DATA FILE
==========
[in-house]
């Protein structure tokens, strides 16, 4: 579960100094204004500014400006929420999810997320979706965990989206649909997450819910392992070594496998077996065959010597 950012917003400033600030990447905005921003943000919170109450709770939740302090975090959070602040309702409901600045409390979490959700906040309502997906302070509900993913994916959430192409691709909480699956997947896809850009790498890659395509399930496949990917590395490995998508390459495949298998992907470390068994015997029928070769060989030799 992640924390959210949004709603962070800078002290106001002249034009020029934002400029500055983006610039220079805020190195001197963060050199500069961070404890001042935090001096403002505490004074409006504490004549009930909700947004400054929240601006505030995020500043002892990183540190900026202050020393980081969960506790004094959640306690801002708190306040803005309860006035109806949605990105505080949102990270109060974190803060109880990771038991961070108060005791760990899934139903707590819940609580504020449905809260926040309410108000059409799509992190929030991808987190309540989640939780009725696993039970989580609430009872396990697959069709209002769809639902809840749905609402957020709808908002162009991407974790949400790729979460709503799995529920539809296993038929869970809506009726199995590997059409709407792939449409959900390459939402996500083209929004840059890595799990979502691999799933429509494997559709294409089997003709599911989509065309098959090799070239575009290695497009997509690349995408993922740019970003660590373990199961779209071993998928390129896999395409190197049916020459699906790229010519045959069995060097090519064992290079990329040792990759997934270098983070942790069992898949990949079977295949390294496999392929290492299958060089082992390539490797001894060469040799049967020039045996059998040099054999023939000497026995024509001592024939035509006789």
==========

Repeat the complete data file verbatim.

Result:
[in-house]
């Protein structure tokens, strides 16, 4: 579960100094204004500014400006929420999810997320979706965990989206649909997450819910392992070594496998077996065959010597 950012917003400033600030990447905005921003943000919170109450709770939740302090975090959070602040309702409901600045409390979490959700906040309502997906302070509900993913994916959430192409691709909480699956997947896809850009790498890659395509399930496949990917590395490995998508390459495949298998992907470390068994015997029928070769060989030799 992640924390959210949004709603962070800078002290106001002249034009020029934002400029500055983006610039220079805020190195001197963060050199500069961070404890001042935090001096403002505490004074409006504490004549009930909700947004400054929240601006505030995020500043002892990183540190900026202050020393980081969960506790004094959640306690801002708190306040803005309860006035109806949605990105505080949102990270109060974190803060109880990771038991961070108060005791760990899934139903707590819940609580504020449905809260926040309410108000059409799509992190929030991808987190309540989640939780009725696993039970989580609430009872396990697959069709209002769809639902809840749905609402957020709808908002162009991407974790949400790729979460709503799995529920539809296993038929869970809506009726199995590997059409709407792939449409959900390459939402996500083209929004840059890595799990979502691999799933429509494997559709294409089997003709599911989509065309098959090799070239575009290695497009997509690349995408993922740019970003660590373990199961779209071993998928390129896999395409190197049916020459699906790229010519045959069995060097090519064992290079990329040792990759997934270098983070942790069992898949990949079977295949390294496999392929290492299958060089082992390539490797001894060469040799049967020039045996059998040099054999023939000497026995024509001592024939035509006789």